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Sugar Farmers, Health Officials Discuss Pre-Harvest Burn Season

Burning is Used to Clear Sugar Fields Before Harvest Season
3:30 PM, Sep 20, 2018

October marks the beginning of the pre-harvest burn season. From October to May, sugarcane growers are allowed to burn their fields and clear it of excess plant parts left behind after harvesting the crop.

Sugar Farmers, Health Officials Discuss Pre-Harvest Burn Season

There is a significant rift between the businesses who support harvest burn season and the organizations that are opposed to the practice, seeking more environmentally-friendly methods. On one side, sugar farmers feel they are being over-scrutinized for a method that is key to its bottom line. In its view, sugarcane harvest burns do not have a negative impact on nearby residents. Environmental organizations, however, attribute the poor air quality and wasting of natural resources to these businesses.

At a meeting in Belle Glade on Thursday, the Florida Forest Service , County Health Departments, and sugar industry officials discussed the findings from last year’s burning season.

These are some of the facts they shared:

  • Sugarcane fields and other lands, totaling 90,800 acres of pasture, was burned in November 2017. It was part of last season’s pre-harvest burn, according to data from Randall Miller with Miller Environmental Solutions. For comparison, that’s around 68,787 football fields;
  • The Hendry and Glades County Health Department only received one complaint of ash, smoke or burning smell from the community last season;
  • The Palm Beach County Health Department got seven complaints last year on March 14 and March 19. All of the complaints were investigated through lab analysis and invalidated. In the past 10 years, 38 complaints have gone through their office, according to Jaime Morales with the department.

"To some people, the nuisance is the ash," Pat Dobbins, formerly with the Hendry and Glades County Health Department, said. "I haven’t had anyone with respiratory problems. The data doesn’t show any respiratory illnesses caused by sugar cane burning."

Sugar farmers said burning the land helps them get rid of plant parts and outer leaves left on the soil more efficiently. And through the current process, officials have to approve burn days based on weather and air conditions.

"When it comes down to the burning it’s very crucial to our industry," Brad Lundey said, who is a sugar farmer in Glades County. "It’s a natural way to maintain the habitat."

The burning also clears land that could become a problem during wildfire season.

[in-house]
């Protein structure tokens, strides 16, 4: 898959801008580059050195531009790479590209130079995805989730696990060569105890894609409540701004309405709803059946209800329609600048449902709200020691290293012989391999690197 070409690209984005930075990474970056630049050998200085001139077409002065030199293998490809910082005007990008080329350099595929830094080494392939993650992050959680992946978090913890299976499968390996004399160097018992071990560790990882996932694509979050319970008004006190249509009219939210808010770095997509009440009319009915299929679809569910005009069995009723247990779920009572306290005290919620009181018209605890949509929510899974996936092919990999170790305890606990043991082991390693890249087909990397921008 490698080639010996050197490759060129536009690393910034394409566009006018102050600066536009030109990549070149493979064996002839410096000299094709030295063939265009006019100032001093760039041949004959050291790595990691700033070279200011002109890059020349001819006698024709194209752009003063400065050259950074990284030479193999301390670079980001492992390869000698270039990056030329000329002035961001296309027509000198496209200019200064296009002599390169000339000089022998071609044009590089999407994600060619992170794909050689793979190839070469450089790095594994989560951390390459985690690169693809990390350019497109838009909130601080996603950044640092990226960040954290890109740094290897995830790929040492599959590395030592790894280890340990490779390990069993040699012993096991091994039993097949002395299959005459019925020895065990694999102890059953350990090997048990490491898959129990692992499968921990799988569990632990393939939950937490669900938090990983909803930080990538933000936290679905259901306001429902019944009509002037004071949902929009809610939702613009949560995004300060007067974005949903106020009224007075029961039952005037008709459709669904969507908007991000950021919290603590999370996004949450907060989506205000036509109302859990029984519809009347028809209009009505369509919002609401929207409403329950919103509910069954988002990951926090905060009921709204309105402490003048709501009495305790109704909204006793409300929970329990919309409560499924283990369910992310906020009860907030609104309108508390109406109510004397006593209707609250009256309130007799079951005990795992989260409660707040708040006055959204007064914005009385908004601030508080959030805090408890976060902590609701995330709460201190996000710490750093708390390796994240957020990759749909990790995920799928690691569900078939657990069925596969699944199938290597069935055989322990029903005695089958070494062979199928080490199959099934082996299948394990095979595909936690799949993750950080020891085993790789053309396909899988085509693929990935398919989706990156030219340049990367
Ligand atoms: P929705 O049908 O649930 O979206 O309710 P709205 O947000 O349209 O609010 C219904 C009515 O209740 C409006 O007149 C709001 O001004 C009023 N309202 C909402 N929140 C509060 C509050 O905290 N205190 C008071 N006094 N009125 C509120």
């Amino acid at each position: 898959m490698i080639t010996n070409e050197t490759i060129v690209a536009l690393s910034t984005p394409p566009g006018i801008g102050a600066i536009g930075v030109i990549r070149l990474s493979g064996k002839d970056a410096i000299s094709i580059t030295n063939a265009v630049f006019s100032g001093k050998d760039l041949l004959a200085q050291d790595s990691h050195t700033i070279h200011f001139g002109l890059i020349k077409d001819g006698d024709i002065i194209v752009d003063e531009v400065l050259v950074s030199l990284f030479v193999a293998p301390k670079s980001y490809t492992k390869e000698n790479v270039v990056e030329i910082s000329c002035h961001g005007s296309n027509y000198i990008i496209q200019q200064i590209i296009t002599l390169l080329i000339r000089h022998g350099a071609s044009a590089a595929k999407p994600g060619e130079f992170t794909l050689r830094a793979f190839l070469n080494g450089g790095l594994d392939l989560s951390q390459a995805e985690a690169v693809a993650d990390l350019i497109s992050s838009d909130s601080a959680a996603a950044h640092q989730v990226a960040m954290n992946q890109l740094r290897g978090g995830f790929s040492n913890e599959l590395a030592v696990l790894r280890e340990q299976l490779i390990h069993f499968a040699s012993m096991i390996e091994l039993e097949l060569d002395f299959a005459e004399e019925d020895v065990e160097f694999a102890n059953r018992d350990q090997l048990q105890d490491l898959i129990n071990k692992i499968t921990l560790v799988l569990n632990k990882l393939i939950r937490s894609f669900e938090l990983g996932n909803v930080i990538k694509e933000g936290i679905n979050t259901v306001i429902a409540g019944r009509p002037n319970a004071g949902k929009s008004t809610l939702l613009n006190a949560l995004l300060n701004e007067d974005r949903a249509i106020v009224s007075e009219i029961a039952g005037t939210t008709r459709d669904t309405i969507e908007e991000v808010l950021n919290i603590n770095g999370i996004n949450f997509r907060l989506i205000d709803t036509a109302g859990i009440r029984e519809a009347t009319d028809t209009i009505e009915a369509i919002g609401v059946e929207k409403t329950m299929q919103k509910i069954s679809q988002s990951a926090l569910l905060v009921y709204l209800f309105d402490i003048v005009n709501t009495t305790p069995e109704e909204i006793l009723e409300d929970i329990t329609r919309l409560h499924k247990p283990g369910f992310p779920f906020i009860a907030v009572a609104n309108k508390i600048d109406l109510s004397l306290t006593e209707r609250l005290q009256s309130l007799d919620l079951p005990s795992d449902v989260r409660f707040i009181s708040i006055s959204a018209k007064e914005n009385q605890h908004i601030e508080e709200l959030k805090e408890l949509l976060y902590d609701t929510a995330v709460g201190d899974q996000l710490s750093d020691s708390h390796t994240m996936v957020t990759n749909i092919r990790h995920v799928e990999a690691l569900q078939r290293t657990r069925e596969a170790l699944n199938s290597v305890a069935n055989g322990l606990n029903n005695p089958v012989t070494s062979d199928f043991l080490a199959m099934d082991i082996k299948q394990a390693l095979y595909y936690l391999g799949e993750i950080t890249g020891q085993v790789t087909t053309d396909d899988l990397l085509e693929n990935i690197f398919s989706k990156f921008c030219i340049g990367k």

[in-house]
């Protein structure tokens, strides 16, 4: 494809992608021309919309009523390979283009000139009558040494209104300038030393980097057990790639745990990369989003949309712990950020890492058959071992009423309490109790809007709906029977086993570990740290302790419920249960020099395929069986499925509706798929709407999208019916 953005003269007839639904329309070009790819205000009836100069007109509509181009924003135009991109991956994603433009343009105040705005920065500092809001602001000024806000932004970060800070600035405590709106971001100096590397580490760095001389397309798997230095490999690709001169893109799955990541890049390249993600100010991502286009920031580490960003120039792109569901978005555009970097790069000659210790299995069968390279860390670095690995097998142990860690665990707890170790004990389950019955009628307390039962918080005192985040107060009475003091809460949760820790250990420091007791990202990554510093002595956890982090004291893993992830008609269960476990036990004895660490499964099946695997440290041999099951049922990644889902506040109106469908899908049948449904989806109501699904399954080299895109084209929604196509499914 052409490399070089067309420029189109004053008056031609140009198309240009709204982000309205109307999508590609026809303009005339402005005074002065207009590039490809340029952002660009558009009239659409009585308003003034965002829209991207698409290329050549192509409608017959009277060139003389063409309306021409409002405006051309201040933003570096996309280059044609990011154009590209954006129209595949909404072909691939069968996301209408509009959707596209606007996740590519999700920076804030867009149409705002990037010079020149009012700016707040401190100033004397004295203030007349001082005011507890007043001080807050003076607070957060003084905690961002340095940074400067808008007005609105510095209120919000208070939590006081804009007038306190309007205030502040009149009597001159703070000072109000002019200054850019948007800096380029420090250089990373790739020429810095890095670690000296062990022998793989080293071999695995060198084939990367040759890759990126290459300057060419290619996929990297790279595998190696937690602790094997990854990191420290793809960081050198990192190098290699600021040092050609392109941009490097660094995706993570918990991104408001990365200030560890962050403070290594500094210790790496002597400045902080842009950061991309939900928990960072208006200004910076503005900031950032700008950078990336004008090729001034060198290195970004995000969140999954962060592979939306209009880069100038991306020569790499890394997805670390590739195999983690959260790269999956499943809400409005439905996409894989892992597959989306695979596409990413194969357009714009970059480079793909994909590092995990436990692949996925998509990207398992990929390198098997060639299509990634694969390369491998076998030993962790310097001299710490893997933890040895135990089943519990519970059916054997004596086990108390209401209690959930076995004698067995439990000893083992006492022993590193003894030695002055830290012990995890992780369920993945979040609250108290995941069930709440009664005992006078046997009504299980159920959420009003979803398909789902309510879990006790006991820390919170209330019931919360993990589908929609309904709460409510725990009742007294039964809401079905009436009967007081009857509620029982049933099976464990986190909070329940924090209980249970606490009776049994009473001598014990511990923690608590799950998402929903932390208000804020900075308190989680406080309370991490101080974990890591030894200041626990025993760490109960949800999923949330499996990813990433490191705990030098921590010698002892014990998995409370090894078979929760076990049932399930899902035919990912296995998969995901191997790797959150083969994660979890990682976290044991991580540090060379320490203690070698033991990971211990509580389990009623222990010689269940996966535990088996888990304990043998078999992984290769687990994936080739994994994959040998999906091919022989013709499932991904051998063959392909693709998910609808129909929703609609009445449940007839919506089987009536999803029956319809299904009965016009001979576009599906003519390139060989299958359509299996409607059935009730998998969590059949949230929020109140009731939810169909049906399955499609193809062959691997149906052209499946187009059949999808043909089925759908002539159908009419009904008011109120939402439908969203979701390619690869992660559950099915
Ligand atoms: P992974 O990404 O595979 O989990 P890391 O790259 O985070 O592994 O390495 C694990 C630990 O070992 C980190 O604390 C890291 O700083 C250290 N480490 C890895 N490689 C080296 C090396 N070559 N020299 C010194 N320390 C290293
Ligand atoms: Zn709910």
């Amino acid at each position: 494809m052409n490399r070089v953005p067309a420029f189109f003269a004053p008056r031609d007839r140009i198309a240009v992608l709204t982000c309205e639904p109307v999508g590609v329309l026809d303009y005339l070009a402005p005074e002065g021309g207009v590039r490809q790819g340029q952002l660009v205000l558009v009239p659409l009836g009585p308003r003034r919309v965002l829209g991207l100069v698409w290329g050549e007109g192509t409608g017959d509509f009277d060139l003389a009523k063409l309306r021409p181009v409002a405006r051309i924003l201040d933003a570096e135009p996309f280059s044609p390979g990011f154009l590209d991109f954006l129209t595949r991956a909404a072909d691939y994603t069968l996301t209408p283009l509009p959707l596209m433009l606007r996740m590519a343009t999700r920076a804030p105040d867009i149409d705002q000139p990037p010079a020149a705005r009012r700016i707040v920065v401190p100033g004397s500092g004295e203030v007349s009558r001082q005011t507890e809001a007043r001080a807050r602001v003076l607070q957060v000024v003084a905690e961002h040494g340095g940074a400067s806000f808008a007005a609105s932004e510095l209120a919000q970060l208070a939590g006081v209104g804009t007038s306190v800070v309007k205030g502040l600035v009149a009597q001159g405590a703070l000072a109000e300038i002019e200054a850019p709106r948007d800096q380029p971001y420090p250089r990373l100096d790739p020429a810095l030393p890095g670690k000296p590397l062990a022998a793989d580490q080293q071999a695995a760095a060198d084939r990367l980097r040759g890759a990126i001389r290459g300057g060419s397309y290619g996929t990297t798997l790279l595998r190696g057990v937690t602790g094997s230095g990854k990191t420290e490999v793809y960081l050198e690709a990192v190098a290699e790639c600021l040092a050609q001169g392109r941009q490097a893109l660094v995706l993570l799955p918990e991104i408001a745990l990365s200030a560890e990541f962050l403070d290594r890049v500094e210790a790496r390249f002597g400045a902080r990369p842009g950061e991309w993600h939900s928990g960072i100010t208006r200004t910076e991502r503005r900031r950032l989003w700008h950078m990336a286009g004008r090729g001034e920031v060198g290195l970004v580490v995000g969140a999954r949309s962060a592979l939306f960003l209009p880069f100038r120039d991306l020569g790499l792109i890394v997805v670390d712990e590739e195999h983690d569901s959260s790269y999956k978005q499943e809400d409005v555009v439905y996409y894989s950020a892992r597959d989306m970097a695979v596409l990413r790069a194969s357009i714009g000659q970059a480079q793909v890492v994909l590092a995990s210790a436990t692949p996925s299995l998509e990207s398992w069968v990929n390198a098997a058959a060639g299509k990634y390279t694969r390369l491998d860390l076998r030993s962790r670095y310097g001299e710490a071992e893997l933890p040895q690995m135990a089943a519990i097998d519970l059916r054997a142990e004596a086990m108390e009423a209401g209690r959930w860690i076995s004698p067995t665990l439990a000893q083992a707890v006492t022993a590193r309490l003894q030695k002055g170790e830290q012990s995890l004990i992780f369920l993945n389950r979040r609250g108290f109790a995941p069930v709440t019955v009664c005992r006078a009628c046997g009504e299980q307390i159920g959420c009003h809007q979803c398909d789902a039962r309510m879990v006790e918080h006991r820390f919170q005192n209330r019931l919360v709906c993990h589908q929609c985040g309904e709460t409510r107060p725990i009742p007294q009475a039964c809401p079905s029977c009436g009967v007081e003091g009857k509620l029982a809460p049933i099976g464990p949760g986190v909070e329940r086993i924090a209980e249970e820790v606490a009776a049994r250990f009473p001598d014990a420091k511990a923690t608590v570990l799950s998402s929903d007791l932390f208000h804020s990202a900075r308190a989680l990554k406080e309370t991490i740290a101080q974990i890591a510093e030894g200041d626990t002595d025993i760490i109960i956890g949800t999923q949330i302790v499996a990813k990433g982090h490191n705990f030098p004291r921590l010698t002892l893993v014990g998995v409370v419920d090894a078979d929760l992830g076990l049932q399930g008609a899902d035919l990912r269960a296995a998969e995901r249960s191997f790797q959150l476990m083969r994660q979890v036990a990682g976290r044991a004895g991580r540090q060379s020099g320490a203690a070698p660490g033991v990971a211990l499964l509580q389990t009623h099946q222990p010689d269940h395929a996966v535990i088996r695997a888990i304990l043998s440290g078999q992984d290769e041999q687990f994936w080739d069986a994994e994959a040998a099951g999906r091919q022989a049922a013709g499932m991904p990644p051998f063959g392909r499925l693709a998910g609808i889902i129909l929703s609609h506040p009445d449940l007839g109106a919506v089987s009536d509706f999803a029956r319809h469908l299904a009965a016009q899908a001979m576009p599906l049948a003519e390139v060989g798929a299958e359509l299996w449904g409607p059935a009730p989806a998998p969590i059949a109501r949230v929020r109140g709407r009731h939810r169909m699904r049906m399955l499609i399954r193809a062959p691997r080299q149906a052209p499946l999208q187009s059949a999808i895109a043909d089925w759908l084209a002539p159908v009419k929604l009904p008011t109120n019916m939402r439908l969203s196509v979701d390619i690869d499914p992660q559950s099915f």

"All this poses as a very high risk for wildfires when you have that much dry material," Ruben Rifa said, an area coordinator for U.S. Sugar . "I mean there’s just no way to put it out if it catches fire it’s going to burn for who knows how far."

There’s another side to this too. Anti-burn groups, such as “Stop Sugar Field Burning Now,” are suggesting other methods like “green harvesting.” That is the use of mechanical harvesters to get rid of the outer leaves and other trash left behind on the soil. The group members say burning sugarcane causes falling ash and poor air quality in the surrounding areas.

SWFL environmental groups, such as the Sierra Club, have requested the state to deny burn permits for sugarcane growers in previous years.

Patrick Ferguson is a member of the Sierra Club and a part of the "Stop Sugar Field Burning Now" campaign . Ferguson has sent the following statement in an e-mail:

"The goal of the Sierra Club, and the community members with whom we are collaborating, is to convince sugar producers to change their operations to become responsible, better neighbors to the residents in an around the EAA. A good neighbor would keep smoke, soot, and ash off of residents’ property and out of their lungs. Being a good neighbor also includes using the riches extracted from the soil to improve the local economy. Right now all of the 'trash' that is currently going up in smoke is actually a valuable natural resource that can be utilized to create jobs close to the sugar fields. Some of the products made from sugarcane trash by other sugar producers around the world are biochar fertilizer, bio-carbon biomass fuel pellets, sugarcane ethanol-based biodiesel and bio-jet fuels, commercial mulch/soil amendments, tree-free paper products, and electric energy. Investing in the infrastructure to economically utilize trash instead of wasting it can not only create more local jobs but can also provide new sources of profit revenue for sugar growers. Green harvesting is a win-win-win."


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